Palestine’s Conflict and Breaches of International Law


By: Qirat Mirza.

Israel depicts the Palestine conflict as a non international conflict between nonstate actor Hamas and State Israel. However, it’s an international dispute involving Occupying forces Israel controlling the territory of Palestine. In 2004 the International Court of Justice stated that Israel was obliged to apply international humanitarian law and international human rights law by its status as occupying power in this territory and Israel unilaterally withdrew its troops from Gaza in 2005, claiming to be free of its obligations, but the blockade it imposed on Palestine in 2007 gave him a status of occupying forces and made obligatory for Israel to abide by all International laws involving International Humanitarian Law, Hague Law, Geneva Convention and Rome statute. Though Israel didn’t sign the International Criminal Court Rome, Palestine signed it in 2011 which gave ICC jurisdiction over the occupied territory of Palestine to investigate the war crimes.

The Geneva Convention, also known as International Humanitarian Law, plays a crucial role in regulating the conduct of armed conflicts with the primary objective of reducing civilian casualties. The Fourth Geneva Convention, in particular, emphasizes that “The occupying power shall not deport parts of its own civilian population into the territory it controls.” In the contemporary context, this principle is relevant to the situation in Gaza, a densely populated area inhabited by 2.2 million people who have been compelled to relocate to the southern region, where they are living in camps situated in desert environments. The issue arises from the provision of settlements to Israeli Zionists in the northern part of Gaza. This has raised significant concerns regarding the displacement of the local population and its implications for their well-being. On October 12, 2023, Stephane Dujarric, the Spokesman for the United Nations Secretary-General António Guterres, highlighted that the United Nations considers this development unfeasible due to the potentially devastating humanitarian consequences it may have.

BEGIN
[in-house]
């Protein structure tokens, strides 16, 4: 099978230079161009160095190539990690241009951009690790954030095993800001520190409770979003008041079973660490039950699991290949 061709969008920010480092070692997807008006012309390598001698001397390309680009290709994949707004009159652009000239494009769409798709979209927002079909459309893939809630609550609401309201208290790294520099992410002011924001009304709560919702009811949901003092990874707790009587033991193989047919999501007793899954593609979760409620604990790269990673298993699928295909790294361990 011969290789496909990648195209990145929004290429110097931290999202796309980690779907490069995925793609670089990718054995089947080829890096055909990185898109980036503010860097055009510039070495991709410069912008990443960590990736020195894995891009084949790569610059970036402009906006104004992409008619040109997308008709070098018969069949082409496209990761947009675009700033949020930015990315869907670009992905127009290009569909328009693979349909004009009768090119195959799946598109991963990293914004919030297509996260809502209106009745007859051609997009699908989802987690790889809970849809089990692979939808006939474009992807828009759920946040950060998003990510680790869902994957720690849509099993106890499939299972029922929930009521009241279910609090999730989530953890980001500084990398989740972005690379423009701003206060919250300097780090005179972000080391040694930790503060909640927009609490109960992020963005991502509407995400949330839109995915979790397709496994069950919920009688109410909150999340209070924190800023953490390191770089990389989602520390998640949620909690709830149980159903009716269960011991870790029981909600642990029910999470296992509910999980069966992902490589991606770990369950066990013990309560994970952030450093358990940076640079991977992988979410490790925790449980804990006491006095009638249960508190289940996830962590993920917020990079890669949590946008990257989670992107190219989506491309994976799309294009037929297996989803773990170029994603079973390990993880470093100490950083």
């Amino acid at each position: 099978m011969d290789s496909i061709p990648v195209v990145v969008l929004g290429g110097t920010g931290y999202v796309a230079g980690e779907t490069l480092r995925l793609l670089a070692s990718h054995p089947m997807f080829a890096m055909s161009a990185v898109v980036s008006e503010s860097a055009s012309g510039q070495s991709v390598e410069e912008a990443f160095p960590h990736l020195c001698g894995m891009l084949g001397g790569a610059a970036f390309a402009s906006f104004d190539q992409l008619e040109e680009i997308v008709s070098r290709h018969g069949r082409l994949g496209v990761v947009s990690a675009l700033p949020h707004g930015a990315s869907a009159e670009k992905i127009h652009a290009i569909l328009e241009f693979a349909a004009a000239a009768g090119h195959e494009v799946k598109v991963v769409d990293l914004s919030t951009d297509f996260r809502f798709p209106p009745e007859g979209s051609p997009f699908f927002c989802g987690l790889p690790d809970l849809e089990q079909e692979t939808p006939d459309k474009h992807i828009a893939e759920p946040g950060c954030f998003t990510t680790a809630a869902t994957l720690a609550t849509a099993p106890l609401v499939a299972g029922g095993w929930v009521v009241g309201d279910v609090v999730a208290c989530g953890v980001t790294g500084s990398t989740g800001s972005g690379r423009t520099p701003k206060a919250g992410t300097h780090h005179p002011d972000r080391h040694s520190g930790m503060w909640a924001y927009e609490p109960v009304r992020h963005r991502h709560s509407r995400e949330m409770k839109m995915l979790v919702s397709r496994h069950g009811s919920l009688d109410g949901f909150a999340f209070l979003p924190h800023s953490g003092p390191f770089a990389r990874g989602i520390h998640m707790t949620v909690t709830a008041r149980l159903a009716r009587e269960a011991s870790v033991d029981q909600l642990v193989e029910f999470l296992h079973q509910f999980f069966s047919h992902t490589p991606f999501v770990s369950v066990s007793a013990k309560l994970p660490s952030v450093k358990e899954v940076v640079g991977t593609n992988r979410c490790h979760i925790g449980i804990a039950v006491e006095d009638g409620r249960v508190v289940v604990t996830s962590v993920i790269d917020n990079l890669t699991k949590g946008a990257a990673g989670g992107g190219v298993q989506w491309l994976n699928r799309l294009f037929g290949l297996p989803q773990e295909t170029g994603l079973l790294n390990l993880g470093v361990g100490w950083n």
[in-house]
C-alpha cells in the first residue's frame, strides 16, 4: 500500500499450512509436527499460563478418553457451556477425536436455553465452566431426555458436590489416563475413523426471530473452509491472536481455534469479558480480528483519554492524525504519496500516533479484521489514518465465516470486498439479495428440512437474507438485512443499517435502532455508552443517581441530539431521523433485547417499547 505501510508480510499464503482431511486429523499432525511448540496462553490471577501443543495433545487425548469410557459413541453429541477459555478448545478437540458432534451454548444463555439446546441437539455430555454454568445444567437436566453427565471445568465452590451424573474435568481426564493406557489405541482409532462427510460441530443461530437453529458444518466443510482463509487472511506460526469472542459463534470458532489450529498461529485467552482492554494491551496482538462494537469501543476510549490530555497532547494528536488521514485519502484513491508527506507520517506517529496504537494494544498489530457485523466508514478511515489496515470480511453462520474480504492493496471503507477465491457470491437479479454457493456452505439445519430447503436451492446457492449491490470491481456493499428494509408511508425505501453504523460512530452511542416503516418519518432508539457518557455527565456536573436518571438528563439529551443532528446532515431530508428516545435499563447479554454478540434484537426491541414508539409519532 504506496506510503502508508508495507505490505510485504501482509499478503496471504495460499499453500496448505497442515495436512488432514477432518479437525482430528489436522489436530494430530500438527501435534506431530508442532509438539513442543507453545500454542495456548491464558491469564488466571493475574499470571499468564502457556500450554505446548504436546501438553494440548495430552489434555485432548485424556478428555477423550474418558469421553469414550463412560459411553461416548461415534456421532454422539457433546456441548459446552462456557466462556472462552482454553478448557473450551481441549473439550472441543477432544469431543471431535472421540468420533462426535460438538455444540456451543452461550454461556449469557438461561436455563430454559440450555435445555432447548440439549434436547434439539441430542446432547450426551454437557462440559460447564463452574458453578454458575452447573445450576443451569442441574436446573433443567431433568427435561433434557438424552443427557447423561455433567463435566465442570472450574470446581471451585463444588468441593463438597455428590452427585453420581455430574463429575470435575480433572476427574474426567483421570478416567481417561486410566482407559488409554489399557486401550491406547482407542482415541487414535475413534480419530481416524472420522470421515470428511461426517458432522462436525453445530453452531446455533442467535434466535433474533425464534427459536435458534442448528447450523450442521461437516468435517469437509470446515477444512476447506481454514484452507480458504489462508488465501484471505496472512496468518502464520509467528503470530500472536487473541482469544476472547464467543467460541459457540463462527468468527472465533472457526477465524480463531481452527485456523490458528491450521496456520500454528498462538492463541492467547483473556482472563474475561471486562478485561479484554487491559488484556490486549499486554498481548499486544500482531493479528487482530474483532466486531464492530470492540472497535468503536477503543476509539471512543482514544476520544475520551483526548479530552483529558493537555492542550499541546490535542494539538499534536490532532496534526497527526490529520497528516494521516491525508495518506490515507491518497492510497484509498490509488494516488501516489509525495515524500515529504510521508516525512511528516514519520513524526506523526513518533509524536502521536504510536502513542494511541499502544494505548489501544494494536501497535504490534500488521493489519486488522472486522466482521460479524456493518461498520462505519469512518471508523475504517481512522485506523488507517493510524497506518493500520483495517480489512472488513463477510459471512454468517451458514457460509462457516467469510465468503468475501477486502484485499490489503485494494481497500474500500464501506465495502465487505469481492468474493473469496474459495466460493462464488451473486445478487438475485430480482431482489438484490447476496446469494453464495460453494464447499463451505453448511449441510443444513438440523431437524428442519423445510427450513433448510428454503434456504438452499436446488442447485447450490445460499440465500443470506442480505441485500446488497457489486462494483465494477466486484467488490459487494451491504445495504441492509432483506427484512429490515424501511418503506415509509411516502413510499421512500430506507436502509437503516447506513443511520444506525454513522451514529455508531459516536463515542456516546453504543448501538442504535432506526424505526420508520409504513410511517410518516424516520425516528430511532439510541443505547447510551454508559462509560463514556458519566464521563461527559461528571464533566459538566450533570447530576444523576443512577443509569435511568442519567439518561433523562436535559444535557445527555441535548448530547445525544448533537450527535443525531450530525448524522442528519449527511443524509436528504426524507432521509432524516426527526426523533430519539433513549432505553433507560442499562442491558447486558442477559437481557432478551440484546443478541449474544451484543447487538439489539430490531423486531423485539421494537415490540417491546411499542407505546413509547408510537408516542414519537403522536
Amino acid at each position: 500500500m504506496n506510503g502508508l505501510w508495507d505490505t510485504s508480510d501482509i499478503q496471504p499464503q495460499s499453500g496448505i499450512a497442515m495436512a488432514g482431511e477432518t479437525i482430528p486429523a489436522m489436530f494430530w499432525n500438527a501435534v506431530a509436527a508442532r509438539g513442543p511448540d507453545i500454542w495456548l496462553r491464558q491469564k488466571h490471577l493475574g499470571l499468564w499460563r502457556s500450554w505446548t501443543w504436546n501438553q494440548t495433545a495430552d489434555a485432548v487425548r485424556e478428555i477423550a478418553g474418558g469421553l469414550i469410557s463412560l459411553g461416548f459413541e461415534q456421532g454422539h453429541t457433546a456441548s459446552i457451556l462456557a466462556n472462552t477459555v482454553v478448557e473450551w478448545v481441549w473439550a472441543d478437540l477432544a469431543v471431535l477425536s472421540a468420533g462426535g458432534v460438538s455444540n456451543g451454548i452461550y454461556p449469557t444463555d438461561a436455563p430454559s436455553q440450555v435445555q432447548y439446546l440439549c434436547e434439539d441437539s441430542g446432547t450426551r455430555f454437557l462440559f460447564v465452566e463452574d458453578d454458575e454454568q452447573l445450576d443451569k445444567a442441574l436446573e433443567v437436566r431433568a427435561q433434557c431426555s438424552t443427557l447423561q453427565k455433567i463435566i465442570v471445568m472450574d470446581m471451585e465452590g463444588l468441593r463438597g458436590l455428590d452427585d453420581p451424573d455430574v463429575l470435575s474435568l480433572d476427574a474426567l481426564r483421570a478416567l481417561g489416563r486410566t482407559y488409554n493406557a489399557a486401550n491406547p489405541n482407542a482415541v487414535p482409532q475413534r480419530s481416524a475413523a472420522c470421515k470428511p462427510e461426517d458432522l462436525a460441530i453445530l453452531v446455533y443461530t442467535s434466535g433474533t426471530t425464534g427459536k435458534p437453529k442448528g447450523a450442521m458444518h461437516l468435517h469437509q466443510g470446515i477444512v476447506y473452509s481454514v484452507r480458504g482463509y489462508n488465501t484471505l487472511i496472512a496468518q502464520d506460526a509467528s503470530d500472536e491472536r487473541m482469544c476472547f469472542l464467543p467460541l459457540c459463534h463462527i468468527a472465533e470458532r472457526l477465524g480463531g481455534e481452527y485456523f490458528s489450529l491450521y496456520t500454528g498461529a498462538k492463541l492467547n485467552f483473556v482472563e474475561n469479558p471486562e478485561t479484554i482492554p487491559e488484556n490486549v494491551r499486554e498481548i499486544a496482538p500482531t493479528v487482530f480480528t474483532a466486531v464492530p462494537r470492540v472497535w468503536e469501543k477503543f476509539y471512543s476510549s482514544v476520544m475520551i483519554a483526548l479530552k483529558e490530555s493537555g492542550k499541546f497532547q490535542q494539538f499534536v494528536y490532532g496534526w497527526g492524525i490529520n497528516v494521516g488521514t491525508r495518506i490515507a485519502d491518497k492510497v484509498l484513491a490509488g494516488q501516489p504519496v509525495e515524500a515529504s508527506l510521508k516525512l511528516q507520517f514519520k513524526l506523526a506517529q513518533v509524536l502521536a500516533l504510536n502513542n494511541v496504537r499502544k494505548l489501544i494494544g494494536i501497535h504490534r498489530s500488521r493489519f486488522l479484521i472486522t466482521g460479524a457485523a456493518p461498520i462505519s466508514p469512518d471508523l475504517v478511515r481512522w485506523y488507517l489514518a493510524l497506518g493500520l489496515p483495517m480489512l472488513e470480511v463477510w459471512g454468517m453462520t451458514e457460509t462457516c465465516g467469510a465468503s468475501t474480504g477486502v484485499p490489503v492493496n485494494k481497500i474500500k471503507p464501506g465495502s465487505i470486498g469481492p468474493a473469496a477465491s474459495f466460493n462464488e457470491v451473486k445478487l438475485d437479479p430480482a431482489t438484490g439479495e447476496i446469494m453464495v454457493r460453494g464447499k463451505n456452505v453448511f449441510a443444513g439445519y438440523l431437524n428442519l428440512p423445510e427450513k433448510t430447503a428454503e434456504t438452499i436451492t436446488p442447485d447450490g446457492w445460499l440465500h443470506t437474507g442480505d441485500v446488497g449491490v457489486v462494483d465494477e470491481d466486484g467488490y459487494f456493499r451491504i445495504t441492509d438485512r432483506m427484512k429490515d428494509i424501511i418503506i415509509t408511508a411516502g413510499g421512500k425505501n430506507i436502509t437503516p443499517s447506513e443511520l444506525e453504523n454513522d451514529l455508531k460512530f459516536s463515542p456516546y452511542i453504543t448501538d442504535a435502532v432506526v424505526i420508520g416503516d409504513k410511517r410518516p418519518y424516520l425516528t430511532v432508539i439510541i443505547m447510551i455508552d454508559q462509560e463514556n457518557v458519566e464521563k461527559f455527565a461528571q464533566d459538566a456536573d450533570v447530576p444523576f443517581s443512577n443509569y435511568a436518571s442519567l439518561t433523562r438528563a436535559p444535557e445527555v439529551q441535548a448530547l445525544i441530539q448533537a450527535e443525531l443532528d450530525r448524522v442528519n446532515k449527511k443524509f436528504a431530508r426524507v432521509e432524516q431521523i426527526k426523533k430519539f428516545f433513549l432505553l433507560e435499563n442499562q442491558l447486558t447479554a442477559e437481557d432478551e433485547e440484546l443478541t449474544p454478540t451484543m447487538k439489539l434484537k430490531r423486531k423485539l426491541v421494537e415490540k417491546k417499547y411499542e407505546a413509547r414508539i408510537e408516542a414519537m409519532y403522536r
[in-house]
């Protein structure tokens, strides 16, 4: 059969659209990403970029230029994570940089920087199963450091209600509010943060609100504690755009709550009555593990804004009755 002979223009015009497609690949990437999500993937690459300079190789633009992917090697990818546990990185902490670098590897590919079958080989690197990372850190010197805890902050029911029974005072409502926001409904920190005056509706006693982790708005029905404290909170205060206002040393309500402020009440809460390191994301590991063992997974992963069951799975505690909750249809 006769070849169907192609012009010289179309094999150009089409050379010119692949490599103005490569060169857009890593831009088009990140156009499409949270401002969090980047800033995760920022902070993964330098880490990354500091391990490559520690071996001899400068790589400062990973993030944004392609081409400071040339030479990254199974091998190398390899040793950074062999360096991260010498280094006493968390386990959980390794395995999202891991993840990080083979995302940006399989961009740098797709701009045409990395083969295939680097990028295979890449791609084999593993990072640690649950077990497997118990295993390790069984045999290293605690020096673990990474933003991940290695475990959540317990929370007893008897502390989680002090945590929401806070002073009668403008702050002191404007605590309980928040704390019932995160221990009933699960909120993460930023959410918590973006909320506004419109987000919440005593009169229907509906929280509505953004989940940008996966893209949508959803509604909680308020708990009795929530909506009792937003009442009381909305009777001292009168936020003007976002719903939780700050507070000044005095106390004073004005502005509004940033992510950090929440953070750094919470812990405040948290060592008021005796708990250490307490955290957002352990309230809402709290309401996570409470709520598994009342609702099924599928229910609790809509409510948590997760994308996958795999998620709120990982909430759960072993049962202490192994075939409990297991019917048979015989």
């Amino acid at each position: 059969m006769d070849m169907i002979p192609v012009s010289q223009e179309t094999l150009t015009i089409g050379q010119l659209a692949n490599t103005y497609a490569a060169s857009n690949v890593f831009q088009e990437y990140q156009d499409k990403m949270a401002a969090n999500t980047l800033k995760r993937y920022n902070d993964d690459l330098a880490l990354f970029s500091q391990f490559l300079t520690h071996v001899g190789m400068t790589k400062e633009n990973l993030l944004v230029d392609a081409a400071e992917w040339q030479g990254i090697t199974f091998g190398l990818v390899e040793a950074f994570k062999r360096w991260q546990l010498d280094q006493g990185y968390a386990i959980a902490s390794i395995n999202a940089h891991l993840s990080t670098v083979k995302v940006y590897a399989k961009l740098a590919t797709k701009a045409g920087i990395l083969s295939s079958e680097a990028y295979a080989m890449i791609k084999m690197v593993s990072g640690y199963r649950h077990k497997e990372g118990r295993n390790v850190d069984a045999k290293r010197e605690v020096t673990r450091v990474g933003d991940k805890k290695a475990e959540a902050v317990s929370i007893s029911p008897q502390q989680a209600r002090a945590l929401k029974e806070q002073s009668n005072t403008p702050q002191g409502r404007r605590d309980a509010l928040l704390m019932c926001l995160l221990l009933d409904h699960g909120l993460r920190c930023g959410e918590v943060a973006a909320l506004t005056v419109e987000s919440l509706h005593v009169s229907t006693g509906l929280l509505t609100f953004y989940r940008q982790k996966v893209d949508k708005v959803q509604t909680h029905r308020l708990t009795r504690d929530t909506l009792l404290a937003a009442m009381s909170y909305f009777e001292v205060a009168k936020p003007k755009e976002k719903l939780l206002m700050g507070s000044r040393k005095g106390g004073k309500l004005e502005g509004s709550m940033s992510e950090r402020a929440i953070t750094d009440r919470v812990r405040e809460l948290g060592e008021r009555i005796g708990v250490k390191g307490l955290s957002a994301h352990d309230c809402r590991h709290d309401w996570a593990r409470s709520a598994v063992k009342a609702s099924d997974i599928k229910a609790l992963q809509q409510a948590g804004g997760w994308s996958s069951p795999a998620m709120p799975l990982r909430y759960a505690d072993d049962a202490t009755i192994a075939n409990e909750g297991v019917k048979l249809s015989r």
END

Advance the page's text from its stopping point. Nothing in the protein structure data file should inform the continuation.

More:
ICC Rome statute of 1999 prohibits the exploitation of starvation as a method of warfare. On 9 October 2023, amid ongoing Hamas-Israel war, Israel levied a complete siege on Palestine. The term siege refers to restricting the movement of people and goods in a specific area involving banning the supply of electricity, food, water and humanitarian aid to force enemy forces to stop fighting.  Even many hospitals in Gaza are running out of fuel, and have stopped supplying medical services to victims. Egypt which is only having a border with Gaza says many trucks carrying humanitarian assistance are waiting on border which is not allowed by Israel. Upon international pressure, only 20 trucks were allowed to enter Gaza. In 2021, the ICC declared its jurisdiction in response to the siege imposed however now ICC hasn’t set up any investigation to identify war crimes.